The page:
Tuesday, December 13, 2016

December 13th, 2016 Justify The Jump

December 13th, 2016 Justify The Jump

The bakery items started filling our studio lobby shortly before 8am. It's a big promotion in support of a client's Christmas bakery sales. Every single item they make--piled up in boxes, sitting there--free to anyone and everyone on staff. This happens twice a year, right before Thanksgiving and then before Christmas. Today was the day.

I'll spare you the picture. Actually, I didn't take a picture this time, so I couldn't even if I wanted to share a picture.

I'm so grateful to be where I am along this road. Not white-knuckling through an event like this is a monumental thing to me. The physical and actual biochemical difference abstaining from refined sugar has created, is something I truly don't want to lose. It's peace and calm vs. chaos. I choose peace and calm.

If the thought of diving into the pies and other bakery items starts to creep in, my brain seems to assess the consequences on a much grander scale than it did during the days of my reckless abandon.

What's different from all those other times when I would have gorged my face off?

I think the main things missing are the intentional self-destructive lies created to justify the jump. There's a code of self-honesty involved--a realness about what a slice of pie would mean to me.

It isn't about the pie, by the way.

For me, it's about the trigger the pie trips in my addicted brain and then, after the awakening of that area in my head, it's the domino effect of destructive decisions in the coming days, weeks, months--and in some experiences of my past, years. Suddenly a 400 calorie slice of pie can become a massive relapse/regain.

Thank goodness not everyone is like me.

For someone who can handle refined sugar in concentrated forms without tripping a binge trigger--for anyone who can "take it or leave it," or truly only have a bite or two and be done, that's awesome. But I know from experience, I cannot. And after nearly 1,000 days of abstinence--and where it's brought me--I'm perfectly fine with this "agreement." 

Once I discovered joys in my life didn't come exclusively from food, I lost some of the anxiety surrounding the release of my dependency. Once I realized a binge couldn't fix things, I was suddenly in a position to seek alternative and real methods of action and support. I didn't seek real methods of action and support for years upon years, because I used excess food as an answer to most everything. And even though it never delivered the promise, I plowed straight ahead, trying and trying again.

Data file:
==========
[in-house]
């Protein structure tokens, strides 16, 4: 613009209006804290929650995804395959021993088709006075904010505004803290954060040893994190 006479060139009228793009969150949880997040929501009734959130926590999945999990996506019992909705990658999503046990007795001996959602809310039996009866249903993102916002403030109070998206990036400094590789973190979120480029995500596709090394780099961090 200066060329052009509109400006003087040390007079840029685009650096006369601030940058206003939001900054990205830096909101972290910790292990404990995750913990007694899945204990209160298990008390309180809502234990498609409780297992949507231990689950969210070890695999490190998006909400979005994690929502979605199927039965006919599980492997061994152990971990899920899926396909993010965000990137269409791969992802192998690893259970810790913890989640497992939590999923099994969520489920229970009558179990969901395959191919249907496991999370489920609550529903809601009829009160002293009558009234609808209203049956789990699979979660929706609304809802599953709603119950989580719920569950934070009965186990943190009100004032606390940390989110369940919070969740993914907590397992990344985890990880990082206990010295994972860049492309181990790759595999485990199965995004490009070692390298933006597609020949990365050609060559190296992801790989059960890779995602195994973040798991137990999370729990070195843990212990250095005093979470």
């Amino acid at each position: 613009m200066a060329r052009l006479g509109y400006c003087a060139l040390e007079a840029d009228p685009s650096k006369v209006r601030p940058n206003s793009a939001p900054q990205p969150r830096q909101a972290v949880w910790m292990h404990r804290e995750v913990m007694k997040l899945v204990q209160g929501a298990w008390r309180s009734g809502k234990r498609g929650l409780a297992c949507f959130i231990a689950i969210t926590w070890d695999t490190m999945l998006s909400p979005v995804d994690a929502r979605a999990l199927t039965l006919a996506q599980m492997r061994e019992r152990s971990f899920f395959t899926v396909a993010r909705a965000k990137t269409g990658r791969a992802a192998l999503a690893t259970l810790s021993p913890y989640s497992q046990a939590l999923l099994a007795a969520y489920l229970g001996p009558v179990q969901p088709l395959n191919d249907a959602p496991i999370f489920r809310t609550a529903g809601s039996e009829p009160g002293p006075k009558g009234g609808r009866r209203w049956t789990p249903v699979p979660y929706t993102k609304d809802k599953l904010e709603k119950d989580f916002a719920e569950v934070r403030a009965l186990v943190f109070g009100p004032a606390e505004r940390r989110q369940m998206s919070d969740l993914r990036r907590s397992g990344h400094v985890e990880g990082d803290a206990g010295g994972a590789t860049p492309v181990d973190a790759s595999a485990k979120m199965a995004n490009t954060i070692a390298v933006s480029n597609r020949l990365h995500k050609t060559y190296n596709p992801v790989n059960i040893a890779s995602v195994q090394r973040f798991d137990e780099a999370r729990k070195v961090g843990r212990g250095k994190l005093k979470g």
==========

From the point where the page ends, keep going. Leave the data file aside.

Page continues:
I still enjoy food. I enjoy great food. But I don't put all the pressure on food to somehow deliver me to blissful states of oblivion.

You simply can't unknow some things. Once certain things are discovered to be true, their truth can't be denied.

It can be willfully ignored!! 

And that is why I work on my plan each day. I know I'm always capable of somehow justifying the jump straight into a state of relapse. It seriously doesn't matter how many days I string together-- if ever I think I'm cured, a harsh reminder will come quickly. 

I no longer post the Tweets to this blog, but they still exist on my Twitter account. You're welcome to follow my daily food live-tweets on Twitter @SeanAAnderson  You'll find an archive of over 2.5 years--every meal, every day. It's simply an accountability tool for me. It helps keep me.

My food diary on MyFitnessPal is set to public--and open. If you're on MFP, you're invited to friend me over there-- same username on MyFitnessPal: SeanAAnderson

Tomorrow is weigh day. I'm not sure how I got into an every six-week rhythm, but that's what I've done. And honestly, I think that's too far apart. On one hand, I like the distance between the scale and me--and on the other hand, I need to make certain my food plan is creating the side effect of continued weight maintenance within an acceptable range.

Today: I maintained the integrity of my maintenance calorie budget. I remained abstinent from refined sugar. I exceeded my daily water goal. And I stayed well connected with solid support.

Thank you for reading and your continued support,
Strength,
Sean

2 comments:

  1. Enjoy your perspectives very much. I try to picture myself pulling a trigger food out of the ground like a carrot but I don't know how many other foods are chained to that 'carrot' and I won't know till I pull it out. It might be a single slice of cake or it could be a 5 week chain of binge food items. I am powerless over that chain. But I have all the power I need to not pick up that first item. I like your jump illustration. Sometimes I'm not afraid enough of that first trigger. Jumping off has a more visceral impact. Thanks for the post!

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  2. Thank you for sharing with us your fantastic maintenance - proving to us it IS possible. So many of us have made it to goal but then weren't able to hold ourselves in maintenance. As Dr. Lerner pointed out we can't eat like a 100 pound person and go back to eating like a 300 pound person will have the result of weight that the 300 pound person. We need to choose the foods we like that we can consume for the rest of our lives. THAT's the answer - staying aware, not throwing away what we learned along the way. Thanks for all you do Sean!
    N~

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